Scott Baker has been giving up an awful lot of home runs so far this season, and today’s game against the Red Sox was certainly no different. The righty gave up three two-run homers in the first three innings, and has given up a total of seven so far this season (all of which have been with runners on). Now, Baker is a fly ball pitcher who has always had a tendency to give up the long ball, but he has never given up more than twenty in one season and usually does so at a rate of about once per nine innings pitched. He’s been giving up the gopher ball at a rate of about once per every inning so far this year, and while that certainly isn’t good, it’s also very unusual. He seems to be struggling with his mechanics, but since he he hasn’t had any complaints about his shoulder since coming off of the DL, he and pitching coach Rick Anderson should be able to figure out what the problem is.
Juan Morillo came in to pitch the seventh, and though he walked three batters without recording a single out, he wasn’t as wild as he looked. Most of his pitches were actually really close to the strike zone, and since the field was such a mess in the seventh inning, it’s possible that he was just having trouble with his footing. Actually, the weather probably had a lot to do with the bullpen giving up four runs in that inning, since the field was simply too slippery for outfielders to safely chase after routine fly balls. But when your team is already down five runs because your pathetic excuse for an offense can’t score with the bases loaded and only one out, it doesn’t matter very much what the bullpen does.
Oh, and I meant to link to these two blog posts the last time, but Rob Iracane and Kris Liakos wrote some very interesting pieces about the unwavering devotion to their team expressed by some fanbases at the expense common sense and the overall appreciation of the game itself. I have noticed that a lot of fans will forgive a team for a lot of awful things as long as those awful things don’t involve roster moves. Using what is essentially extortion to force the city to build a new ballpark is perfectly ok, but make a bad trade and angry fans will be storming the front office with torches and pitchforks.
I have been thinking about moving this blog for some time. It’s not as though I don’t like the people at MLBlogs, we do have a nice community here. It’s free, and I get a lot more traffic here than I probably would anywhere else. But, it does have its limitations. It isn’t very customizable. And the censorship drives me nuts. It isn’t as though I use a lot of bad language or anything (though sometimes I would like to; today, for example,would be a very good day to unleash a few f-bombs), but for some bizarre reason, certain words get censored that really aren’t even bad words, at least not as far as I know. Like ********, for example. Wh0pping, the word is wh0pping. See what I mean? Anyone care to explain to me why that word is censored? And obviously that drives me absolutely nuts.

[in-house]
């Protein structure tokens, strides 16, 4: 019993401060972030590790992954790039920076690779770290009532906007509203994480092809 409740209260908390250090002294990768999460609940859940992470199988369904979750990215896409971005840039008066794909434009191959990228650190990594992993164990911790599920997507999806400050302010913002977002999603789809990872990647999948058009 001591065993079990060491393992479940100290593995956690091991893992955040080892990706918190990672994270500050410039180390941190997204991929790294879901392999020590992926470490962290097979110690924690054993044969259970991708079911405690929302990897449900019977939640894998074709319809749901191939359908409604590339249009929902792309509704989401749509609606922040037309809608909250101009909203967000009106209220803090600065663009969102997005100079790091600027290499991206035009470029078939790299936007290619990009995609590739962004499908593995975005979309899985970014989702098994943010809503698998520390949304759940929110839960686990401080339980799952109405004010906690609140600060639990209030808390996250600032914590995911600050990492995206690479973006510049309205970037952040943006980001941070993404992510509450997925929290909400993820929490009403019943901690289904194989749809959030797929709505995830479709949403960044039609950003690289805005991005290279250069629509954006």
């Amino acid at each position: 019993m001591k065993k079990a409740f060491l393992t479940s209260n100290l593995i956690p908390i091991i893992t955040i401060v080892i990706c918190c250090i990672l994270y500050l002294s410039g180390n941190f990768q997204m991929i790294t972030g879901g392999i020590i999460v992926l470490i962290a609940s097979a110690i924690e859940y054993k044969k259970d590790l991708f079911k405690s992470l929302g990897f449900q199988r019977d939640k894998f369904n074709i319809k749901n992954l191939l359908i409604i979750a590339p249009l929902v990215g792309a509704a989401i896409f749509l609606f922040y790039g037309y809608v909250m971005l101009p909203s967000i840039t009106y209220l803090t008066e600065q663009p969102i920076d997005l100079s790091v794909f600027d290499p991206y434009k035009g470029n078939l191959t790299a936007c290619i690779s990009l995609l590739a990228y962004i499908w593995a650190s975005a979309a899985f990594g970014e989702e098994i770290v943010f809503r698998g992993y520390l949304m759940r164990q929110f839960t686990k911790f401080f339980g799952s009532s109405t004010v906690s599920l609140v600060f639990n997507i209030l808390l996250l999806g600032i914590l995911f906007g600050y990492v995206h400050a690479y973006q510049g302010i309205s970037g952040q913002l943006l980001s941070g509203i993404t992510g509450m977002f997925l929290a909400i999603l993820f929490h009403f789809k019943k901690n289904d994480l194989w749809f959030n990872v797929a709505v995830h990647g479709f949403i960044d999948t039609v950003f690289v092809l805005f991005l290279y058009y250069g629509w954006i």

There are a couple of reasons why I have been reluctant to actually move. Laziness is at the top of the list. I haven’t actually settled on a new destination, either, but the thought of having to set up the whole thing again isn’t very appealing. And any move I make would be permanent, since I have absolutely no interest in maintaining two different blogs. I can barely keep up with this one, and I don’t see the point in writing the same exact thing twice. So, I dunno. Thoughts? Would moving actually be worth the effort? Would you guys even bother reading this
crap blog anymore if I moved it somewhere else?
Remember all that stuff I said about Kevin Slowey earlier? That he is the new Brad Radke and will be a dark horse candidate for the AL Cy Young this year? Well, never mind (And thanks for making me look like a complete idiot there, Kev. Lord knows I don’t need any help with that!). As Joe Christensen has helpfully pointed out, Kevin Slowey is looking a lot more like Livan Hernandez than Brad Radke. He gave up five runs on thirteen hits in five innings against Toronto last night, and has given up ten runs in twenty-two hits in his two starts thus far. At this rate, he’ll surpass Livo’s grand total of 257 hits surrendered last season sometime around August.
The bullpen wasn’t exactly spectacular last night, either. Even though Slowey struggled, he did exit the game with a very slim lead. Which the bullpen (specifically Luis Ayala) promptly coughed up. Ayala has been doing his best Juan Rincon impression this year, and by that I mean he sucks. He’s given up four runs on ten hits in five appearances so far, one of which was a two-run bomb to Lyle Overbay in the eighth that put the Jays on top for good. I have to wonder what he was doing pitching the eighth in the first place, though, especially since Jesse Crain is starting to look like the dominant reliever he was before having shoulder surgery in 2007. Ayala gave up a run in the seventh that was charged to Matt Guerrier (since he put the runner on in the first place) and was being hit pretty hard. And yet for some reason Ron Gardenhire thought it was a good idea to put him out there again, even though he had just threatened to cough up the lead one batter ago. Unfortunately, he made good on that threat in the eighth, and the Twins ended up losing a game they really should have won.
Last night’s game, as painful as it was to watch, did have a little bit of a silver lining. Jason Kubel hit his first home run of the season, a bomb off of Jesse Litsch in the second inning. Denard Span seems to be putting his awful ST campaign behind him, as he went 2-for-4 with a walk and a stolen base and is now hitting .310/.444/.448 in the lead off spot. And R.A. Dickey managed to retire all four Jays he faced, which is something the entire pitching staff had failed to do up to that point. So the Twins might actually have one reliable reliever in the bullpen after all.
And, in honor of outgoing Wild head coach Jacques Lemaire (and because I need cheering up), here is a collection of his best quotes: